Many ketamine clinics in the United States offer treatments for various behavioral health conditions, including depression. However, many healthcare providers who work for these clinics are not trained in psychiatry and/or counseling. There are various legal issues with this type of fact pattern. Among other things, are healthcare providers who are not trained in psychiatry and/or counseling competent to treat behavioral health disorders with ketamine? The answer is not always clear.

In a recent decision by the United States District Court for the Southern District of New York, the Court was faced with deciding medical malpractice claims against a physician and his practice that resulted from the death of a patient. Ricard Valdes v. Glen Z. Brooks, M.D. et al., 19-cv-617 (JGK) (2019) (Memorandum Opinion and Order). While the Court found that Dr. Brooks and his practice were not liable for malpractice, there are several lessons that can be learned from this case.


Dr. Kloda, the decedent in this case, was a physician who suffered from depression. For many years, Dr. Kloda saw Dr. Brendel, who is a psychiatrist. While Dr. Kloda was prescribed antidepressants in the past, they had little effect on Dr. Kloda.

Dr. Brooks, who is the founder and sole physician at Ketamine Infusions, provided ketamine infusions to patients who suffered from treatment-resistant depression. Ketamine is approved in the United States as a general anesthetic, but it has not gone through rigorous FDA trials for other indications (like depression). While studies exist about the use of ketamine for various disorders, none of the studies are as rigorous as a randomized controlled clinical trial.

In July 2016, Dr. Kloda approached Dr. Brooks about receiving ketamine treatments. Dr. Kloda informed Dr. Brooks that he had suicidal ideation in the past, even though such ideations were not present when Dr. Kloda commenced treatment with Dr. Brooks. Dr. Kloda sought treatment from Dr. Brooks to forestall future suicidal ideations. However, importantly for this case, Dr. Kloda “expressly prohibited Dr. Brooks from contacting Dr. Brendel.”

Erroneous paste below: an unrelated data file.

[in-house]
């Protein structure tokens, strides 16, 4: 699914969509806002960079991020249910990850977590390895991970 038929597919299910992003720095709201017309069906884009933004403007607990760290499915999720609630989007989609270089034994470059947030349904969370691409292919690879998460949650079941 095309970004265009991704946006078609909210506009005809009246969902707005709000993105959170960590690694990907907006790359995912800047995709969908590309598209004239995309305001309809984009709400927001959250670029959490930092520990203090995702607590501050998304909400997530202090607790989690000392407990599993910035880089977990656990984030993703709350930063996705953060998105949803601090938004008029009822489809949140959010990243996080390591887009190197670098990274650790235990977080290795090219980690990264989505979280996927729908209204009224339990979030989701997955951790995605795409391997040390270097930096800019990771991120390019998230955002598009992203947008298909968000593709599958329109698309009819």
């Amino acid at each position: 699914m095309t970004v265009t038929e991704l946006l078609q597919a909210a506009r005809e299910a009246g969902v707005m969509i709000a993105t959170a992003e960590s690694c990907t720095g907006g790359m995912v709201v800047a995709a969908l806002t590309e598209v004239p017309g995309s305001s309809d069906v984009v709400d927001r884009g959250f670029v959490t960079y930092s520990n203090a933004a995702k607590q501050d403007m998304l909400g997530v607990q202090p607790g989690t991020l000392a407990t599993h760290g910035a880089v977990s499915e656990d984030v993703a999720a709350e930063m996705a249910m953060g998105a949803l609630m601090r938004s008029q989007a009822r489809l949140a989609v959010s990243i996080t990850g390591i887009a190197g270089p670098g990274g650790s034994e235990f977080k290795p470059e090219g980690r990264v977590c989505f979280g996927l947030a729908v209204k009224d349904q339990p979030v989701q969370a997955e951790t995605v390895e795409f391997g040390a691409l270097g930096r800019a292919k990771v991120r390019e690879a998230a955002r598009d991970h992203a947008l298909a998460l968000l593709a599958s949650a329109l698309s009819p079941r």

While Dr. Kloda reported that his immediate response to ketamine infusions was “equivocal” at best, by the end of the first treatment series, Dr. Kloda noticed a significant improvement in his mood. Dr. Brooks recommended that Dr. Kloda return for booster treatments if the improvement faded over time.

In January 2017, Dr. Kloda saw Dr. Brendel. According to Dr. Brendel’s treatment notes, Dr. Kloda was “back to [his] chronic baseline” despite his “new medication regime.” However, Dr. Brendel concluded that Dr. Kloda was “[s]table” and presented “no acute risk.” Dr. Brendel also reported to Dr. Kloda’s husband that Dr. Kloda seemed happy.

A few days after the appointment with Dr. Brendel, Dr. Kloda called Dr. Brooks several times, and Dr. Brooks saw Dr. Kloda the same day. Dr. Brooks testified at his deposition that Dr. Kloda had said on the phone that “he had had a couple of difficult days. Things were better but he wanted to come in to make sure he got it under control.” When Dr. Kloda saw Dr. Brooks, he told Dr. Brooks that he had suicidal ideations over the weekend, although they had since subsided. Dr. Kloda hoped to stop any future suicidal ideations. During this visit, Dr. Brooks inquired about whether Dr. Kloda had any concrete plans to commit suicide or whether Dr. Kloda had weapons at home. Dr. Kloda denied both questions. However, Dr. Kloda admitted that he had started preparing prescriptions and transfer notes for his patients. During the appointment, Dr. Brooks became “convinced that Dr. Kloda was not in imminent danger of any self-harm.” Dr. Kloda’s husband did not notice anything amiss on the day of Dr. Brooks’ appointment and the day following the appointment.

Unfortunately, on February 2, 2017, Dr. Kloda took his own life. Thereafter, Dr. Kloda’s husband filed a lawsuit against Dr. Brooks and his practice, alleging negligence, failure to obtain informed consent, failure to report suicidal ideation, wrongful death, and loss of consortium. Following discovery, Dr. Brooks and his practice moved for summary judgment on the outstanding claims. The Court granted Dr. Brooks’ motion for summary judgment which disposed of the case.

The law

As the Valdes court noted, to establish a malpractice claim in New York, a plaintiff must prove: